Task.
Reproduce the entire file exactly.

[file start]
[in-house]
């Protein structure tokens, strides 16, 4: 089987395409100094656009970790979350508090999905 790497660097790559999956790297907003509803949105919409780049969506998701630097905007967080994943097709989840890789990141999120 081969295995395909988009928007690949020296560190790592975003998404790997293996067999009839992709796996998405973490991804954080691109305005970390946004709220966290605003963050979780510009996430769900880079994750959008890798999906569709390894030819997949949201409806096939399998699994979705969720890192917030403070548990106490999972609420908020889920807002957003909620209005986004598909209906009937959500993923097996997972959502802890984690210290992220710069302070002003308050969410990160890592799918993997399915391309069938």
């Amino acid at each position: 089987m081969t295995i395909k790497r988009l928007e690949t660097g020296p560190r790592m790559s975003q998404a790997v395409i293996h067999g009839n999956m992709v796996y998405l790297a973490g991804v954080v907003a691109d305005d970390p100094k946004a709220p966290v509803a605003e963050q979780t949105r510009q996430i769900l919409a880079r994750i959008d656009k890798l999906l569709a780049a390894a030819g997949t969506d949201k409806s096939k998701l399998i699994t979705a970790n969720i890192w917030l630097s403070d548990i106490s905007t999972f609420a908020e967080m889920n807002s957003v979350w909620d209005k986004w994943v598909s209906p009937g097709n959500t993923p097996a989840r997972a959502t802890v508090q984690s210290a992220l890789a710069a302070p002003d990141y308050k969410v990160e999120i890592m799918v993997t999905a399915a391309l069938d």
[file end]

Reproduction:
[in-house]
């Protein structure tokens, strides 16, 4: 089987395409100094656009970790979350508090999905 790497660097790559999956790297907003509803949105919409780049969506998701630097905007967080994943097709989840890789990141999120 081969295995395909988009928007690949020296560190790592975003998404790997293996067999009839992709796996998405973490991804954080691109305005970390946004709220966290605003963050979780510009996430769900880079994750959008890798999906569709390894030819997949949201409806096939399998699994979705969720890192917030403070548990106490999972609420908020889920807002957003909620209005986004598909209906009937959500993923097996997972959502802890984690210290992220710069302070002003308050969410990160890592799918993997399915391309069938």
């Amino acid at each position: 089987m081969t295995i395909k790497r988009l928007e690949t660097g020296p560190r790592m790559s975003q998404a790997v395409i293996h067999g009839n999956m992709v796996y998405l790297a973490g991804v954080v907003a691109d305005d970390p100094k946004a709220p966290v509803a605003e963050q979780t949105r510009q996430i769900l919409a880079r994750i959008d656009k890798l999906l569709a780049a390894a030819g997949t969506d949201k409806s096939k998701l399998i699994t979705a970790n969720i890192w917030l630097s403070d548990i106490s905007t999972f609420a908020e967080m889920n807002s957003v979350w909620d209005k986004w994943v598909s209906p009937g097709n959500t993923p097996a989840r997972a959502t802890v508090q984690s210290a992220l890789a710069a302070p002003d990141y308050k969410v990160e999120i890592m799918v993997t999905a399915a391309l069938d």